Written by Guest Contributor

From time to time CSTA receives contributions from guest contributors. The opinions and views expressed by these contributors are not necessarily those of CSTA. By publishing these articles CSTA does not make any endorsements or statements of support of the author or their contribution, either explicit or implicit. All links to outside sources are subject to CSTA’s Disclaimer Policy: http://www.classroomscience.org/disclaimer.

Find Your Reason to Engage

Posted: Monday, January 15th, 2018

by Jill Grace

I was recently reflecting on events in the news and remembered that several years ago, National Public Radio had a story about a man named Stéphane Hessel, a World War II French resistance fighter, Nazi concentration camp survivor, and contributor to the United Nation’s Universal Declaration of Human Rights. The story focused on a book he had published, Time for Outrage (2010).

In it, Hessel makes the argument that the worst attitude is indifference:

“Who is in charge; who are the decision makers? It’s not always easy to discern. We’re not dealing with a small elite anymore, whose actions we can clearly identify. We are dealing with a vast, interdependent world that is interconnected in unprecedented ways. But there are unbearable things all around us. You have to look for them; search carefully. Open your eyes and you will see. This is what I tell young people: If you spend a little time searching, you will find your reasons to engage. The worst attitude is indifference. ‘There’s nothing I can do; I get by’ – adopting this mindset will deprive you of one of the fundamental qualities of being human: outrage.  Our capacity for protest is indispensable, as is our freedom to engage.”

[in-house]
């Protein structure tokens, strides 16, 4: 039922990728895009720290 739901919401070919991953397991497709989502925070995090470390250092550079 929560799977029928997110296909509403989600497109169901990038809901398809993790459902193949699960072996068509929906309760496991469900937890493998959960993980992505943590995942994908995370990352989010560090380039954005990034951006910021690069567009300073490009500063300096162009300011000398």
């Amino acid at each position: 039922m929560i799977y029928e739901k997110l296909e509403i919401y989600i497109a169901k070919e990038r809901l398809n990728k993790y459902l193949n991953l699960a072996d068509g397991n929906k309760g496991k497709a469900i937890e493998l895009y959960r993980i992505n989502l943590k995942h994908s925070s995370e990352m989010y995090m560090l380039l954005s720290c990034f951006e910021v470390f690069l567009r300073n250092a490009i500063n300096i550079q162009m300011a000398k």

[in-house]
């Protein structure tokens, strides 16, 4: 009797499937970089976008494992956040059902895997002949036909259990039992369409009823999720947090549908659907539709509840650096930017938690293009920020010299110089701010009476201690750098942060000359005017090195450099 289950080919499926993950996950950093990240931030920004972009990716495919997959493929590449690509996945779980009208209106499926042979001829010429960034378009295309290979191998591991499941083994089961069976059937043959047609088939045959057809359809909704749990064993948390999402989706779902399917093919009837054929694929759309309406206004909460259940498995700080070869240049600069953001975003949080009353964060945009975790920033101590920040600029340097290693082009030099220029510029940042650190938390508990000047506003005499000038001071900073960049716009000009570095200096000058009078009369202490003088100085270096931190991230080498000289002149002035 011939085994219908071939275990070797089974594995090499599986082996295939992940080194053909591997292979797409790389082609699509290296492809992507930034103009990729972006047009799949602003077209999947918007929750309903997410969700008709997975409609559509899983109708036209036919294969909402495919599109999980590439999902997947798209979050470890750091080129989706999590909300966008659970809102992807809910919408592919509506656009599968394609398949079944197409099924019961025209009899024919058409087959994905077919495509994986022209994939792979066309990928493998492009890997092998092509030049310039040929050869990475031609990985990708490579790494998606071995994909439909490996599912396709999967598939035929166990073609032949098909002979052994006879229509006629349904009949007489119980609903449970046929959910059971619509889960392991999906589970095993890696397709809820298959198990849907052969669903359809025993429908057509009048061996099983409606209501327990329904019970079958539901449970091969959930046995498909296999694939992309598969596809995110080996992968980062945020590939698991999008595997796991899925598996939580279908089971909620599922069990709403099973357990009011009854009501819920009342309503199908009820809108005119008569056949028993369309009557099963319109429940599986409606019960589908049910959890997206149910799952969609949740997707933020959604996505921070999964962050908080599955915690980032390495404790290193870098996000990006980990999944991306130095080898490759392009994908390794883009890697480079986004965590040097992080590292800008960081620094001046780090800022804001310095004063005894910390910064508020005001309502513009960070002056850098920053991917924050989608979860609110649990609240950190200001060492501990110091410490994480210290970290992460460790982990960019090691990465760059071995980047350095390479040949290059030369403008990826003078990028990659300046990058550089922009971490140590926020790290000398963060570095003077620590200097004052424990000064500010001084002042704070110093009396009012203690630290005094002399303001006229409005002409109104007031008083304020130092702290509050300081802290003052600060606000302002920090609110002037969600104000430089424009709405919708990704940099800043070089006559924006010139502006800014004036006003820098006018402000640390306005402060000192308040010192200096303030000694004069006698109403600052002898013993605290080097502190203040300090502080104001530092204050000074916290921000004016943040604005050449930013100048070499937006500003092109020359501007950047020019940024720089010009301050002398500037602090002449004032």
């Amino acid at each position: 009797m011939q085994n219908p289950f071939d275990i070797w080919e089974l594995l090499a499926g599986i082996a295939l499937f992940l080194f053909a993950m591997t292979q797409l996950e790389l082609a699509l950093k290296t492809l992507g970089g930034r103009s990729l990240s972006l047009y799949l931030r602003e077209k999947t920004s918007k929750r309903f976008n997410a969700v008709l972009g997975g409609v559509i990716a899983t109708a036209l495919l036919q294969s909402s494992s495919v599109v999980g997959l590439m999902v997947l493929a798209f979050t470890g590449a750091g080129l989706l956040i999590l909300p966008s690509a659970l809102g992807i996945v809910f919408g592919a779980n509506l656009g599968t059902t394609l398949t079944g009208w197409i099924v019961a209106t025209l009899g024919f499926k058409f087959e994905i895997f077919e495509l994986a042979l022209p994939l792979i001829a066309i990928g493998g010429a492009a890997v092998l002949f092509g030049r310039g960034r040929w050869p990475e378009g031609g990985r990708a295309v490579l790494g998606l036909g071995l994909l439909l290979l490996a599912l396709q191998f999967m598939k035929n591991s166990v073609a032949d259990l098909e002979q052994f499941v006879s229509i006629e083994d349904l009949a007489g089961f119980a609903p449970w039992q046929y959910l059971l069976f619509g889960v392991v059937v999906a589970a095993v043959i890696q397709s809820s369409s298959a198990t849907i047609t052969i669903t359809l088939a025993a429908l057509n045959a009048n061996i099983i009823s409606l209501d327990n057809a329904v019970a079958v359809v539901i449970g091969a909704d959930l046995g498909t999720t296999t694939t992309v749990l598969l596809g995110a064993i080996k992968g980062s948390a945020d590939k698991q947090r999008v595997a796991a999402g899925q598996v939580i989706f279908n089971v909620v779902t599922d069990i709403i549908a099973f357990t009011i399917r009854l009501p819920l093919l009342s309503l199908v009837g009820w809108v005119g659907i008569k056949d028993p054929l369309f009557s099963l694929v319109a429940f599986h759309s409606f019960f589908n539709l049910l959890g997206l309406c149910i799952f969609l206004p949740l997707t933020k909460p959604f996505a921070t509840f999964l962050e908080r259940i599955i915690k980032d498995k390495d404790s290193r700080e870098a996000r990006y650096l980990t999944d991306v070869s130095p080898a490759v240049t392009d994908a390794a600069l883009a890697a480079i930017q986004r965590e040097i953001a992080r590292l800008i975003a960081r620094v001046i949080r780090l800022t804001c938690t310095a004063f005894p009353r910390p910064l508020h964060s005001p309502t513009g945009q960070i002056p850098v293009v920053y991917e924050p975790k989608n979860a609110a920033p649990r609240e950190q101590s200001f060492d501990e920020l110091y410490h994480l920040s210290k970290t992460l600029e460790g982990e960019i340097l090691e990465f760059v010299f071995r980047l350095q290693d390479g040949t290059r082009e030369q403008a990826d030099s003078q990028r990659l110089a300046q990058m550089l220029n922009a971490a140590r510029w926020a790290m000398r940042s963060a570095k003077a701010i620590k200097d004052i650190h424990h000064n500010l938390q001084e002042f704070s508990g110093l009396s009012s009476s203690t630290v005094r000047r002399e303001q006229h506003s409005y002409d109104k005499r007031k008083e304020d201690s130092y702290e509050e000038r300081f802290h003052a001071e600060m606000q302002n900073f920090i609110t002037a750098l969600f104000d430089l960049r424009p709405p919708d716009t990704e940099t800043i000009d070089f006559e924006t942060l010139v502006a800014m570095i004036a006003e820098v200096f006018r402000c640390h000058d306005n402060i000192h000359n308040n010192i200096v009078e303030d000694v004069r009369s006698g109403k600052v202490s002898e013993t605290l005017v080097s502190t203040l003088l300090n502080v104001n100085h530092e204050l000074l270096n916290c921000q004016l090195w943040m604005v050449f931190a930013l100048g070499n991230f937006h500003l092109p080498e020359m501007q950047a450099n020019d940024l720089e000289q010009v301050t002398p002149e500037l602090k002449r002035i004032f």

His words make me take pause when I think of the status of science in the United States. A general “mistrust” of science is increasingly pervasive, as outlined in a New Yorker article from the summer of 2016. Learn More…

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Written by Jill Grace

Jill Grace

Jill Grace is a Regional Director for the K-12 Alliance and is President of CSTA.